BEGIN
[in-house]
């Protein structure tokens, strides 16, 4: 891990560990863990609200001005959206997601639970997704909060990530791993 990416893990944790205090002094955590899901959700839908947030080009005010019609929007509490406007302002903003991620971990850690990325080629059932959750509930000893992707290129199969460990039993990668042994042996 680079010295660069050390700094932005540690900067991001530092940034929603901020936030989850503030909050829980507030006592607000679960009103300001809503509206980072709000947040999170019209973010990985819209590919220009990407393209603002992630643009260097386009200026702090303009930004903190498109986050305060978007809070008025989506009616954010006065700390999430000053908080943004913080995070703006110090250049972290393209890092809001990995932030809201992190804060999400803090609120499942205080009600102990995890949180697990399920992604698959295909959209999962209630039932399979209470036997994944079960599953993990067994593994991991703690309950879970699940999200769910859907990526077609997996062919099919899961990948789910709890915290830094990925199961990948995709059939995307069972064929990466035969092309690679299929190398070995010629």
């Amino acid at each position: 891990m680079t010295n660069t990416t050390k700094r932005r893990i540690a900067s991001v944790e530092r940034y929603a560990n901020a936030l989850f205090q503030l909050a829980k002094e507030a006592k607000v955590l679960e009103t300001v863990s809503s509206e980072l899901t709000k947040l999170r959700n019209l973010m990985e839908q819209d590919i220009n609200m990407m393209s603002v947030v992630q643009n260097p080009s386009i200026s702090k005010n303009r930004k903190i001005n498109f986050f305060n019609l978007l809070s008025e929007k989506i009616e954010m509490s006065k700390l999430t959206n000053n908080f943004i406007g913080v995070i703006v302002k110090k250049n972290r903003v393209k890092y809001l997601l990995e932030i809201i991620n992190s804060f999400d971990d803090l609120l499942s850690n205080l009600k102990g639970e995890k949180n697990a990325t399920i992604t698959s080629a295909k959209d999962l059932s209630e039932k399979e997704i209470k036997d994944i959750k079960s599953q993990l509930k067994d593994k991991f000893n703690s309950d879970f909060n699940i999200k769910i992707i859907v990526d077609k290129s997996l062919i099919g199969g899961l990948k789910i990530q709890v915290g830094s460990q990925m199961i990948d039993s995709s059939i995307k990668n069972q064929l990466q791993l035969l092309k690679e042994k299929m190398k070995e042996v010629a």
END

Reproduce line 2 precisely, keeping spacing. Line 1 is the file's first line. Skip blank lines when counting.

């Protein structure tokens, strides 16, 4: 891990560990863990609200001005959206997601639970997704909060990530791993 990416893990944790205090002094955590899901959700839908947030080009005010019609929007509490406007302002903003991620971990850690990325080629059932959750509930000893992707290129199969460990039993990668042994042996 680079010295660069050390700094932005540690900067991001530092940034929603901020936030989850503030909050829980507030006592607000679960009103300001809503509206980072709000947040999170019209973010990985819209590919220009990407393209603002992630643009260097386009200026702090303009930004903190498109986050305060978007809070008025989506009616954010006065700390999430000053908080943004913080995070703006110090250049972290393209890092809001990995932030809201992190804060999400803090609120499942205080009600102990995890949180697990399920992604698959295909959209999962209630039932399979209470036997994944079960599953993990067994593994991991703690309950879970699940999200769910859907990526077609997996062919099919899961990948789910709890915290830094990925199961990948995709059939995307069972064929990466035969092309690679299929190398070995010629």